Former NSA hacker, demonstrated how to subvert the Kaspersky Lab antivirus and turn it into a powerful search tool for classified documents.
The Kaspersky case demonstrated that security software can be exploited by intelligence agencies as a powerful spy tool.
Patrick Wardle, chief research officer at Digita Security and former NSA hacker, demonstrated it by subverting the Kaspersky Lab antivirus and turning it into a powerful search tool for classified documents.
“In the battle against malicious code, antivirus products are a staple,” Patrick Wardle told the New York Times. “Ironically, though, these products share many characteristics with the advanced cyberespionage collection implants they seek to detect.”
“I wanted to know if this was a feasible attack mechanism,” Mr. Wardle added. “I didn’t want to get into the complex accusations. But from a technical point of view, if an antivirus maker wanted to, was coerced to, or was hacked or somehow subverted, could it create a signature to flag classified documents?”
In December, US President Donald Trump signed a bill that bans the use of Kaspersky Lab products and services in federal agencies.
According to a draft of a top-secret report leaked by Edward J. Snowden, the NSA at least since 2008 was targeting antivirus software (i.e. Checkpoint and Avast) to collect sensitive information stored in the target machines.
Mr. Wardle conducted a reverse-engineering of Kaspersky Lab antivirus software to explore the possibility to abuse it for intelligence purposes. The expert’s goal was to compose a signature that is able to detect classified documents.
Mr. Wardle discovered that the code incredibly complex, unlike traditional antivirus software, Kaspersky’s malware signatures are easily updated. This feature can be tweaked to automatically scan the victim’s machine and steal classified documents.
“Modern anti-virus products are incredibly complex pieces of software and Kaspersky is likely one of the most complex. Thus, merely gaining a reasonable understanding of its signatures and scanning logic is a challenging task.” wrote Wardle.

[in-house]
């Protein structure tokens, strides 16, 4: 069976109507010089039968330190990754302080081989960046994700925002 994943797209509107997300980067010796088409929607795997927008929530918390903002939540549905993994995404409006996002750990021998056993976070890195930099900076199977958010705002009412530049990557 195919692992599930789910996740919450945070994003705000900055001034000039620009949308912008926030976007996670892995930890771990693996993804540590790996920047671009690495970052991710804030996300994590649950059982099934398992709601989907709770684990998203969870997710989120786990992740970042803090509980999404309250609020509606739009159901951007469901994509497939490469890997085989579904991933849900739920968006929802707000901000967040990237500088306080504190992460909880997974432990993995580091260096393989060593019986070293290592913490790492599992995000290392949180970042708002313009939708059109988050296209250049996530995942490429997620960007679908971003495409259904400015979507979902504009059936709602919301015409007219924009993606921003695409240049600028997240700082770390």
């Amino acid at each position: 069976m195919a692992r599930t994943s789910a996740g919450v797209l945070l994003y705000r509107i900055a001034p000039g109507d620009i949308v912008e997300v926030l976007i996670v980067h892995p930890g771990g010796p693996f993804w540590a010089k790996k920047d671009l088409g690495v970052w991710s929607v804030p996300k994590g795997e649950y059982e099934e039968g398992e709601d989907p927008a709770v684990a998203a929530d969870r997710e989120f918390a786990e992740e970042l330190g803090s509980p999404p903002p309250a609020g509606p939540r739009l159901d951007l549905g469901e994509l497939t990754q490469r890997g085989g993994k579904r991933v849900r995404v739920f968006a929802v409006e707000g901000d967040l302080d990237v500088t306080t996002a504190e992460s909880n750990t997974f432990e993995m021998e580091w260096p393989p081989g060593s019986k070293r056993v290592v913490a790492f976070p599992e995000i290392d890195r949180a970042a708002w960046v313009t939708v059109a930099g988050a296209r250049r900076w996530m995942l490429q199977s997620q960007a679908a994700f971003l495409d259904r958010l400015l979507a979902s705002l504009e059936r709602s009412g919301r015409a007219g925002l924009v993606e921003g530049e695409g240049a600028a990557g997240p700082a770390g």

“Though the installer ships with built-in signatures, as is the case with any anti-virus program, Kaspersky’s anti-virus engine regularly checks for, and automatically installs any new signatures” “When new signatures are available, they are downloaded by the kav daemon from Kaspersky’s update servers”
Wardle found antivirus scanning could be the used for cyberespionage activities.
The expert pointed out that officials routinely classify top secret documents with the marking “TS/SCI,” (“Top Secret/Sensitive Compartmented Information),” then he added a rule to Kaspersky’s antivirus program to flag any documents that contained the “TS/SCI” marker.
To test the new rule, the researcher edited a document on his computer containing text from the Winnie the Pooh children’s book series and added “TS/SC” marker.
As soon as the Winnie the Pooh document was saved to his machine, the Kaspersky’s antivirus software flagged and quarantined the document.
The successive phase of Wardle’s test was on discovering how flagged documents are managed, but it normal that an antivirus software send data back to the company for further analysis.
Kaspersky Lab explained that Wardle’s research is not corrected because the company is not able to deliver a specific signature or update to only one user in a stealthy way.
“It is impossible for Kaspersky Lab to deliver a specific signature or update to only one user in a secret, targeted way because all signatures are always openly available to all our users; and updates are digitally signed, further making it impossible to fake an update,” Kaspersky said in a statement.
Anyway, Wardle’s research demonstrated that hacking vendor’s platforms it is possible to use the antivirus as a search tool.
To read the original article: